But that depends primarily on two factors: whether people who are vaccinated are still contagious to others, and how contagious the virus is in general. Because the more contagious a pathogen is, the more people have to be immune to herd immunity. For measles, for example, it should be 95 percent of the population.
With COVID-19, it is neither certain that vaccinated people are no longer contagious, nor is the immune rate known that would ensure herd immunity. At the beginning of the pandemic there was once talk of 60 percent. Some experts are now assuming 80 or 90 percent – also in view of the new, more contagious mutations.
13 million vaccine doses in the first quarter
Indeed, Chile’s government has set a goal of vaccinating 80 percent of the country’s people by the end of June. Given the current vaccination rate, this seems doable – especially since the country has allegedly already secured more than double the required vaccination doses.
Through the EU and additional options, Germany also has assurances of almost 300 million vaccine doses from five manufacturers. Only: Not too many of them have been delivered yet, namely only 5.9 million (as of February 17). In the first quarter it should be between 13 and 15 million – roughly as many as in Chile with its far smaller population.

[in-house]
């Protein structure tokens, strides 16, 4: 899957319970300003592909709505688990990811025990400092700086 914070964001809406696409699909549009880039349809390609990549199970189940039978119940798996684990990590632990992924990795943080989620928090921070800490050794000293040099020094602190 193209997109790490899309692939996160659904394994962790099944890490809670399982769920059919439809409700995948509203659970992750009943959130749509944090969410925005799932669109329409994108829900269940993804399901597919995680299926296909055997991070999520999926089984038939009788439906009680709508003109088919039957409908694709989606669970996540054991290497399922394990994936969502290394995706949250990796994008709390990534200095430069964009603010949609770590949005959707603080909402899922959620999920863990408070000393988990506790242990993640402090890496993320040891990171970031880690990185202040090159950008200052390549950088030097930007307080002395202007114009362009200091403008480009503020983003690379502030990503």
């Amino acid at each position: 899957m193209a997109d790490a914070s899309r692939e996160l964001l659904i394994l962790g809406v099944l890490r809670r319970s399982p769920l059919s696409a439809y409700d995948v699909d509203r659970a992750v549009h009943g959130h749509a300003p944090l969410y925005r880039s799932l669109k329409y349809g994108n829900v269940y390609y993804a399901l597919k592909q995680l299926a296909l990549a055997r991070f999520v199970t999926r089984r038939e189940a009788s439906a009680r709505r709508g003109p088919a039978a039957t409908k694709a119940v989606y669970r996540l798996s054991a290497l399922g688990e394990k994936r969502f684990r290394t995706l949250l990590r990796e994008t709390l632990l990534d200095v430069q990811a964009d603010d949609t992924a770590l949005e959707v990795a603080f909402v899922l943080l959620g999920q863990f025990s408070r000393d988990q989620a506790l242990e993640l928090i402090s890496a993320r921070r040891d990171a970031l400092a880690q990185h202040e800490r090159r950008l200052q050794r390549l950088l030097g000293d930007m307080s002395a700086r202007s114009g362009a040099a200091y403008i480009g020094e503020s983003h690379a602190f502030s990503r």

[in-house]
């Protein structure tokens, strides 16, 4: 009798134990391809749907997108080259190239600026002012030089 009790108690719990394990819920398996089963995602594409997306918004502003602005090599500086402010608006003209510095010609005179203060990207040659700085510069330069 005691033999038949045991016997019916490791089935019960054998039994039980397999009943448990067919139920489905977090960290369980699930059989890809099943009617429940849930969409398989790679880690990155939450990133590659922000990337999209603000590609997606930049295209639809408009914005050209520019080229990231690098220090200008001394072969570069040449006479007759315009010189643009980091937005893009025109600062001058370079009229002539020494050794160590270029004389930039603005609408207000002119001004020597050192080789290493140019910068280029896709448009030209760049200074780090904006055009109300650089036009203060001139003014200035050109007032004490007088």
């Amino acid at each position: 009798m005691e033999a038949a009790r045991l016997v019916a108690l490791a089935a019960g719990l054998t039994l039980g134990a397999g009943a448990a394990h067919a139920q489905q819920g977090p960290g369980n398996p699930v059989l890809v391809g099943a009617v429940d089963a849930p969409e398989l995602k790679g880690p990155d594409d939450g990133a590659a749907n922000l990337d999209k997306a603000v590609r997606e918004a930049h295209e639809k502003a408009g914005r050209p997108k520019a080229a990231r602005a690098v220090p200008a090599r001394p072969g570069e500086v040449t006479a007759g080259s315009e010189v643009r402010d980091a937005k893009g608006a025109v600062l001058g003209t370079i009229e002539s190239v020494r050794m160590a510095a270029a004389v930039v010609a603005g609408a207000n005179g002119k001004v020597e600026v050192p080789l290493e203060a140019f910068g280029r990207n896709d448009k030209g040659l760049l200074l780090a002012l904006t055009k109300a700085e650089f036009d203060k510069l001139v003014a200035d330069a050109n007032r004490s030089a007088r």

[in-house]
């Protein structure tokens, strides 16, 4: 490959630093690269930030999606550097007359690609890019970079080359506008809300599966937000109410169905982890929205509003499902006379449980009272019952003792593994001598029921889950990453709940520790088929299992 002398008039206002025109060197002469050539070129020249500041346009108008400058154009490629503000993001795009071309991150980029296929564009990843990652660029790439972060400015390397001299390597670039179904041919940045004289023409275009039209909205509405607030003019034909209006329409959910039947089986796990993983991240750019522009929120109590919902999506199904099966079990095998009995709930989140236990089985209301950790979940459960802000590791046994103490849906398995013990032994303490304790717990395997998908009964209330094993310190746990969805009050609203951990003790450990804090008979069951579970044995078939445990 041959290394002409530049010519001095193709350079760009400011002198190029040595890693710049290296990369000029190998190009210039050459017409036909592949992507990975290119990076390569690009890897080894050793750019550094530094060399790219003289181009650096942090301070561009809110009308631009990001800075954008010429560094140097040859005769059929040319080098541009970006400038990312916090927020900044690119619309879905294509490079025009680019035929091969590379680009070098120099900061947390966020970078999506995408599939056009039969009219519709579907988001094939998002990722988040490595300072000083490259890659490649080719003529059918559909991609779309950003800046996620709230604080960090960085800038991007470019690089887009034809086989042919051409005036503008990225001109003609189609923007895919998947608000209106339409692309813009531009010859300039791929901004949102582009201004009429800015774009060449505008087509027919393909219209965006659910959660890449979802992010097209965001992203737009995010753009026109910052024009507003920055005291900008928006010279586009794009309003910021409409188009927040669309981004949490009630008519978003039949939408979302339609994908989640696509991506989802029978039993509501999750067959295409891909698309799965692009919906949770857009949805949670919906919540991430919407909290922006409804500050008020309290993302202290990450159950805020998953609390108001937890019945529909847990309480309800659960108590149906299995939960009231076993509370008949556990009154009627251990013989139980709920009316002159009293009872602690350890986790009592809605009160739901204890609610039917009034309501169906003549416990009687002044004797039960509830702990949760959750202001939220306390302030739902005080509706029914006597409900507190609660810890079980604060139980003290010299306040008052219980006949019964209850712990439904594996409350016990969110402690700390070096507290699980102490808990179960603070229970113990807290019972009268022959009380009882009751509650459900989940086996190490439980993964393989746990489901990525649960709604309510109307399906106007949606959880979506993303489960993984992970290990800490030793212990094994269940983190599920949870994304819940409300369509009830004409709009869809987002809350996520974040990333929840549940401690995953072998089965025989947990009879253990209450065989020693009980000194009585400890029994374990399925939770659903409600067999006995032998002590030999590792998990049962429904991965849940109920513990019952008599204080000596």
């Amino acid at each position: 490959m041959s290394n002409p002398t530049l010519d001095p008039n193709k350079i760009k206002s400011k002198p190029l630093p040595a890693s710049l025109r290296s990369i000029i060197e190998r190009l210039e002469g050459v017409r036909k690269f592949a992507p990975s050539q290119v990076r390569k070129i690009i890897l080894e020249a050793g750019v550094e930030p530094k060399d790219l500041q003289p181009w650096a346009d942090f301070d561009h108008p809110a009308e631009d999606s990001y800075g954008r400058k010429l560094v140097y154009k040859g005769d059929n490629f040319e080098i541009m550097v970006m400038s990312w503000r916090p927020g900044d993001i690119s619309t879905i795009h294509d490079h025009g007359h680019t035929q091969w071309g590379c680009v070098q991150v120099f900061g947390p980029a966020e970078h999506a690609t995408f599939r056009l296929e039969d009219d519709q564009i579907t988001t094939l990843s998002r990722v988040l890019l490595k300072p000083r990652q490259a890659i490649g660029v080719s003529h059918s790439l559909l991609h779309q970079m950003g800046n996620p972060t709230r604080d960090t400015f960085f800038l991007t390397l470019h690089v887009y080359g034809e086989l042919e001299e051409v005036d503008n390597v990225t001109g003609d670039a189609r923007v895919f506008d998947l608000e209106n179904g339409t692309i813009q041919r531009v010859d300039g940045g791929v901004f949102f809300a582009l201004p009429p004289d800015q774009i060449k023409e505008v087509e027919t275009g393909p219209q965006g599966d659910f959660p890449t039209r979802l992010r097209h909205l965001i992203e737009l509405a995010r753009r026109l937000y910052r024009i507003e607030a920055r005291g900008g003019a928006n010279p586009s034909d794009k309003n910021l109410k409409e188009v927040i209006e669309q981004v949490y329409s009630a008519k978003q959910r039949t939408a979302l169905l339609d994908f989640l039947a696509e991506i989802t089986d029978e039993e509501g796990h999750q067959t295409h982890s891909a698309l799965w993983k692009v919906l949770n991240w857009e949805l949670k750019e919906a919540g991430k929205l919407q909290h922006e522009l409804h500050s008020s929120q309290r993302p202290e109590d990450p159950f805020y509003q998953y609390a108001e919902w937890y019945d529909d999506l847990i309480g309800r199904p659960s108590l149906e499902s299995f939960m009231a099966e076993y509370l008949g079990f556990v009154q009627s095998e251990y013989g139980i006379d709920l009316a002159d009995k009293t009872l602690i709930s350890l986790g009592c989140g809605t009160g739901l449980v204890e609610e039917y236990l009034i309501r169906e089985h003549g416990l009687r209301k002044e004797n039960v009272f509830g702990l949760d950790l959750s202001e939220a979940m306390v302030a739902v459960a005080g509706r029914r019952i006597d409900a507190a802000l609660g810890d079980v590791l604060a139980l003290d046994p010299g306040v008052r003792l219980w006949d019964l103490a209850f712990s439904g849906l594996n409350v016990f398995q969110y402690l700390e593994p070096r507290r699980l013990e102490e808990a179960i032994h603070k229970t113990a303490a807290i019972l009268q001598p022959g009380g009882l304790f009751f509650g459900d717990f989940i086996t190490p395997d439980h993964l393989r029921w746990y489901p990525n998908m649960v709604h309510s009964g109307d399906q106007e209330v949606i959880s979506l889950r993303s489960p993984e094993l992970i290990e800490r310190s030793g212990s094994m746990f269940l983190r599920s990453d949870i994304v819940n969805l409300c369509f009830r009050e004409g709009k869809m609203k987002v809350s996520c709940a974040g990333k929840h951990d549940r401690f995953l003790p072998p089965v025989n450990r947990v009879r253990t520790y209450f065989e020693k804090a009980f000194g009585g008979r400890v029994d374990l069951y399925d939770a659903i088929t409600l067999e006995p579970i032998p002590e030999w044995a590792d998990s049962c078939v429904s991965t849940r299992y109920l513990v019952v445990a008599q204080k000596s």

If vaccination were to continue at the rate that is currently the case in Germany, it would roughly take another year and a half for 80 percent of people to be vaccinated. However, this cannot be assumed.
Chile ordered from many early on
Nonetheless, the question of whether Germany could already have more vaccine doses at this point has been discussed for weeks, and with a view to Chile the answer could be: Possibly, if they had taken a broader stance here.
The South American country has apparently done that from the start: In addition to the vaccine from Biontech / Pfizer, orders were made early on from Johnson & Johnson, Astrazeneca, Sinovac – and are now apparently in negotiations with Russia about the Sputnik V vaccine. Only the Coronavac vaccine
The country is said to have ordered 60 million cans from the Chinese manufacturer Sinovac.
Because China has large production capacities and the Sinovac vaccine is easier to store than the one from Biontech / Pfizer, it seems like a good decision. However, so far different data are available on the effectiveness of Coronavac.
While values of more than 70 to over 90 percent were initially rumored, Brazilian scientists, who also tested the vaccine, recently spoke of around 50 percent.
That should still be sufficient for protection, but Coronavac does not come close to the effectiveness of the vaccine from Biontech / Pfizer (95 percent). In view of the most recent revelations by NDR, WDR and Süddeutscher Zeitung, however, it is also clear: Sometimes it only comes out afterwards why something may have taken longer than hoped.
- Ministry of Health vaccination dashboard
- Our World in Data website at Oxford University
- Federal government website
- Website of the Association of Researching Drug Manufacturers (vfa)
- Website of the University of Chile in Santiago de Chile
- Website of the Chilean government